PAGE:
The apriori distribution of the language units in the plain text is computed. These language patterns are transformed into the language patterns of cipher text using a key. The distribution is evaluated on mapped language patterns. The retrieval mechanism is applied with an assumption that the attack is a cipher text only attack. Mapping between the patterns is done using n-gram model.
In Indic scripts, words are treated as sequences of syllables (basic unit ). A syllable is formed using a canonical code structure given by (C(C))CV where C stands for consonant and V stands for vowel. A detailed analysis is carried out [PRA 2001] by Pratap on various possible combinations of the canonical structure. In case of Indic scripts there is many to one correspondence in the form of code sequences. While representing a syllable, non uniform size of code point lengths exist. Each syllable is of varying size based on the canonical structure and whose size may range from 1 to 10 bytes. Based on this principle the language units are modeled in Indic scripts.
In case of Latin script, the language units are characters, where as for Indic scripts these language units are canonical syllables. The cryptanalysis is attempted on substitution ciphers of fixed length block size. Since the canonical syllable possesses variable size, the intuitive units of syllable (code point) are adopted while modeling fixed length block.
Now n-gram models are applied on these code points. The distribution patterns of plain text are extracted by evaluating the frequency of each code point as apriori knowledge. The similar approach is adopted while computing the distribution patterns of cipher text. Mapping is carried out between units in plain text and cipher text using nearest neighborhood. The analysis is carried out on English and Telugu separately on various samples of varying size from 2000 to 75000. The results are presented in Table 4.
Table 4. Retrieved Plain Text in English and Telugu for 8-bit key
Plain Text Size in number of characters
% of character code points retrieved
As per the above observations, it is easy to infer that cryptanalysis of Telugu is much more difficult when compared with English. On an average the percentage of plain text retrieved in case of English is 39.11 where as in case of Telugu it is only 12.13%. Then the larger key size applicable to Latin text can be reduced in case of complex languages like Telugu even by providing greater level of security. The percentage of plain text retrieved is not linear with text size because a proper threshold function is required to map cipher text symbols to corresponding plain text symbols. The proposed cryptographic model is extended further with 16-bit key on English and Telugu using the above mentioned approach. The results indicate that the percentage of retrieved plain text for Telugu is observed in the range of 1-10% only. The observations on increased key size reflected the fact that the reverse mapping is further more difficult in case of Telugu.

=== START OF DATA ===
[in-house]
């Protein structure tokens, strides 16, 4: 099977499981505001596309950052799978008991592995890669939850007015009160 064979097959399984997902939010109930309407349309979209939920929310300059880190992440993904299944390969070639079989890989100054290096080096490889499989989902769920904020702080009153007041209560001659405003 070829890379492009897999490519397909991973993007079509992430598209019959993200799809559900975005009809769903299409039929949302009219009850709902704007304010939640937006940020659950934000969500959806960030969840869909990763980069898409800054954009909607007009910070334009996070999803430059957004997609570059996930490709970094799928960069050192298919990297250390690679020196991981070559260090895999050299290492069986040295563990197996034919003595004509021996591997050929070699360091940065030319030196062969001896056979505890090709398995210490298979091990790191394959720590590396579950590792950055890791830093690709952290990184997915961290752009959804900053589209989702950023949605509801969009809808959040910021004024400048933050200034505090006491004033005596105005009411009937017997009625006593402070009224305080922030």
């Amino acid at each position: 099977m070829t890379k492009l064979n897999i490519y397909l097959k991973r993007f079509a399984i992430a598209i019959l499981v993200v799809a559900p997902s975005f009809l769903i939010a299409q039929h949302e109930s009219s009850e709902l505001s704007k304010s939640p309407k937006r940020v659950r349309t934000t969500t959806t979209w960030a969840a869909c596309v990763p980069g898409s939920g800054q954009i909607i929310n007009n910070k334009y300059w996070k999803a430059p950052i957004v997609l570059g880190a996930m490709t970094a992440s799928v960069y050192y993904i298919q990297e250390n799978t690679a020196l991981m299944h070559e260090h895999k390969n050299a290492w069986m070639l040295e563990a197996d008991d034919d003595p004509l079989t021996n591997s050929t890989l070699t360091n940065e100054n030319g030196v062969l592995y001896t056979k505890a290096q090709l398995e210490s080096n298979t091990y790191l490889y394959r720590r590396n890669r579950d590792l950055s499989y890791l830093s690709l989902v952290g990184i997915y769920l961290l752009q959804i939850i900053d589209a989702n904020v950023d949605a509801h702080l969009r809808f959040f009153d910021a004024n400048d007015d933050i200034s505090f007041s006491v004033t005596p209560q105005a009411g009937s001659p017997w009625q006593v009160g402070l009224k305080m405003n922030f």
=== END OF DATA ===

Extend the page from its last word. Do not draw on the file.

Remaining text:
Security issues associated with message text found its significance from the beginning. Complexity of the language will define the strength of the algorithm. To achieve a common strength, with a specific algorithm for any message irrespective of the language is not feasible. It is possible to define variation in complexity of algorithm to achieve a common strength. So, cryptanalysis from the complexity of language point of view is helpful in the specific design aspects of the crypto system. Language complexity is defined interms of language model and also the strength of the crypto system interms of correlation between the complexity and retrieval efficiency. A sample set of 2,400,000 code points is used to evaluate the behavioral aspects of frequency distribution, in syllables of Telugu text.
While evaluating the strength of the algorithm based on the language complexity, unicity distance is considered as a parameter for evaluation. Redundancy associated with language and key lengths are the parameters that are addressed in the present work. The unicity distance of Telugu for a key size of 56 bits is observed to be the same for a key size of 128 bits on English. Language complexity of Indic scripts is found with a requirement of half of the key size necessitated for English. To achieve same unicity distance, one has to formulate the length of the key based on the language chosen. Evaluation is carried out on retrieval efficiency using code point distribution for Telugu and English with varying sample set sizes from 2000 to 75000.
The maximum retrieval efficiency is observed to be 51% and 21% with English and Telugu respectively. However the minimum mapping is observed to be 27% and 1% respectively. The redundancy factor of English is observed in the above results. Probability distribution of n-gram code points is further evaluated on bigrams and trigrams reflecting the above results.
Extension of this model on the conditional probabilities of language units can be addressed as a future task. Probability distribution of the relational operators among meaningful language units is a long range work that is to be addressed.